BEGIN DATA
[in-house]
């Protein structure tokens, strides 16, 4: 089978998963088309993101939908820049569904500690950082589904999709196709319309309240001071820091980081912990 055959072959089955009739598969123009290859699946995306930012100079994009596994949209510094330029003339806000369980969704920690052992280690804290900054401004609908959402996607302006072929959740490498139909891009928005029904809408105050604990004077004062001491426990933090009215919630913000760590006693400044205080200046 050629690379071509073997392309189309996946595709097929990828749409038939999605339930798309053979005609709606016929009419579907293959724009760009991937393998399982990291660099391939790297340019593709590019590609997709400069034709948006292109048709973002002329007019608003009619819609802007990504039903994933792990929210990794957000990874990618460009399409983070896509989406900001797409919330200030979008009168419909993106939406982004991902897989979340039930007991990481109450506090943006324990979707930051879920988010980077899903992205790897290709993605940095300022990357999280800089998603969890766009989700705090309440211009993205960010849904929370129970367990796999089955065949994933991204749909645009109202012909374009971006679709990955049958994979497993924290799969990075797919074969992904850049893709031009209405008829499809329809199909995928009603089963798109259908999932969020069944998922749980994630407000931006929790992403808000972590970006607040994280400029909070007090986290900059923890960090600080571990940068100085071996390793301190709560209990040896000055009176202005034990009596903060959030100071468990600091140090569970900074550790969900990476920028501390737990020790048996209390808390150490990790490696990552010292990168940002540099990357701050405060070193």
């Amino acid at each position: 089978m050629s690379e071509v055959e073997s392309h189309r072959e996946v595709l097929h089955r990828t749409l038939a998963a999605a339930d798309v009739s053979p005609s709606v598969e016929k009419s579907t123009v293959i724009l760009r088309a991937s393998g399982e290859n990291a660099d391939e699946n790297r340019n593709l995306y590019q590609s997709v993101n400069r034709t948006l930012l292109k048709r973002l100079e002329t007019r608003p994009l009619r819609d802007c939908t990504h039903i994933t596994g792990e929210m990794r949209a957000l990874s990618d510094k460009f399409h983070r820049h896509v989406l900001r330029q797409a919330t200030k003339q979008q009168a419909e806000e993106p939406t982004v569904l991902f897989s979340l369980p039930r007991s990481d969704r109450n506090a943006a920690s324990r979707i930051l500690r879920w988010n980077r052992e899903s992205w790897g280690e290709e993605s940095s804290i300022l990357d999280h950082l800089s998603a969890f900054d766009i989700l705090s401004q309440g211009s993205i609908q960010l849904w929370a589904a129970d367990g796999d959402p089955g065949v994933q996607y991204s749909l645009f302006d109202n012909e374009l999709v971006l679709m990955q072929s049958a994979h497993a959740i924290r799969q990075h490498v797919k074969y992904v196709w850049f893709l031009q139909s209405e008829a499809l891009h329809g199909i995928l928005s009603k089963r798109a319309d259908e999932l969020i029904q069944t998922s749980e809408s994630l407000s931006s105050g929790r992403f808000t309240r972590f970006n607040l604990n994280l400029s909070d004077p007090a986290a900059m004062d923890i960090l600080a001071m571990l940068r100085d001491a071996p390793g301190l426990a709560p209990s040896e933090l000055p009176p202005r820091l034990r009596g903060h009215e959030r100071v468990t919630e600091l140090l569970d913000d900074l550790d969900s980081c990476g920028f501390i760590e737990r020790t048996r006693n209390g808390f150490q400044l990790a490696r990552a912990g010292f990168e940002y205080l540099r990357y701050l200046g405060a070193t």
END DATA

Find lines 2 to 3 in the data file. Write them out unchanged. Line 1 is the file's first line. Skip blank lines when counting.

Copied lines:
């Protein structure tokens, strides 16, 4: 089978998963088309993101939908820049569904500690950082589904999709196709319309309240001071820091980081912990 055959072959089955009739598969123009290859699946995306930012100079994009596994949209510094330029003339806000369980969704920690052992280690804290900054401004609908959402996607302006072929959740490498139909891009928005029904809408105050604990004077004062001491426990933090009215919630913000760590006693400044205080200046 050629690379071509073997392309189309996946595709097929990828749409038939999605339930798309053979005609709606016929009419579907293959724009760009991937393998399982990291660099391939790297340019593709590019590609997709400069034709948006292109048709973002002329007019608003009619819609802007990504039903994933792990929210990794957000990874990618460009399409983070896509989406900001797409919330200030979008009168419909993106939406982004991902897989979340039930007991990481109450506090943006324990979707930051879920988010980077899903992205790897290709993605940095300022990357999280800089998603969890766009989700705090309440211009993205960010849904929370129970367990796999089955065949994933991204749909645009109202012909374009971006679709990955049958994979497993924290799969990075797919074969992904850049893709031009209405008829499809329809199909995928009603089963798109259908999932969020069944998922749980994630407000931006929790992403808000972590970006607040994280400029909070007090986290900059923890960090600080571990940068100085071996390793301190709560209990040896000055009176202005034990009596903060959030100071468990600091140090569970900074550790969900990476920028501390737990020790048996209390808390150490990790490696990552010292990168940002540099990357701050405060070193």
């Amino acid at each position: 089978m050629s690379e071509v055959e073997s392309h189309r072959e996946v595709l097929h089955r990828t749409l038939a998963a999605a339930d798309v009739s053979p005609s709606v598969e016929k009419s579907t123009v293959i724009l760009r088309a991937s393998g399982e290859n990291a660099d391939e699946n790297r340019n593709l995306y590019q590609s997709v993101n400069r034709t948006l930012l292109k048709r973002l100079e002329t007019r608003p994009l009619r819609d802007c939908t990504h039903i994933t596994g792990e929210m990794r949209a957000l990874s990618d510094k460009f399409h983070r820049h896509v989406l900001r330029q797409a919330t200030k003339q979008q009168a419909e806000e993106p939406t982004v569904l991902f897989s979340l369980p039930r007991s990481d969704r109450n506090a943006a920690s324990r979707i930051l500690r879920w988010n980077r052992e899903s992205w790897g280690e290709e993605s940095s804290i300022l990357d999280h950082l800089s998603a969890f900054d766009i989700l705090s401004q309440g211009s993205i609908q960010l849904w929370a589904a129970d367990g796999d959402p089955g065949v994933q996607y991204s749909l645009f302006d109202n012909e374009l999709v971006l679709m990955q072929s049958a994979h497993a959740i924290r799969q990075h490498v797919k074969y992904v196709w850049f893709l031009q139909s209405e008829a499809l891009h329809g199909i995928l928005s009603k089963r798109a319309d259908e999932l969020i029904q069944t998922s749980e809408s994630l407000s931006s105050g929790r992403f808000t309240r972590f970006n607040l604990n994280l400029s909070d004077p007090a986290a900059m004062d923890i960090l600080a001071m571990l940068r100085d001491a071996p390793g301190l426990a709560p209990s040896e933090l000055p009176p202005r820091l034990r009596g903060h009215e959030r100071v468990t919630e600091l140090l569970d913000d900074l550790d969900s980081c990476g920028f501390i760590e737990r020790t048996r006693n209390g808390f150490q400044l990790a490696r990552a912990g010292f990168e940002y205080l540099r990357y701050l200046g405060a070193t």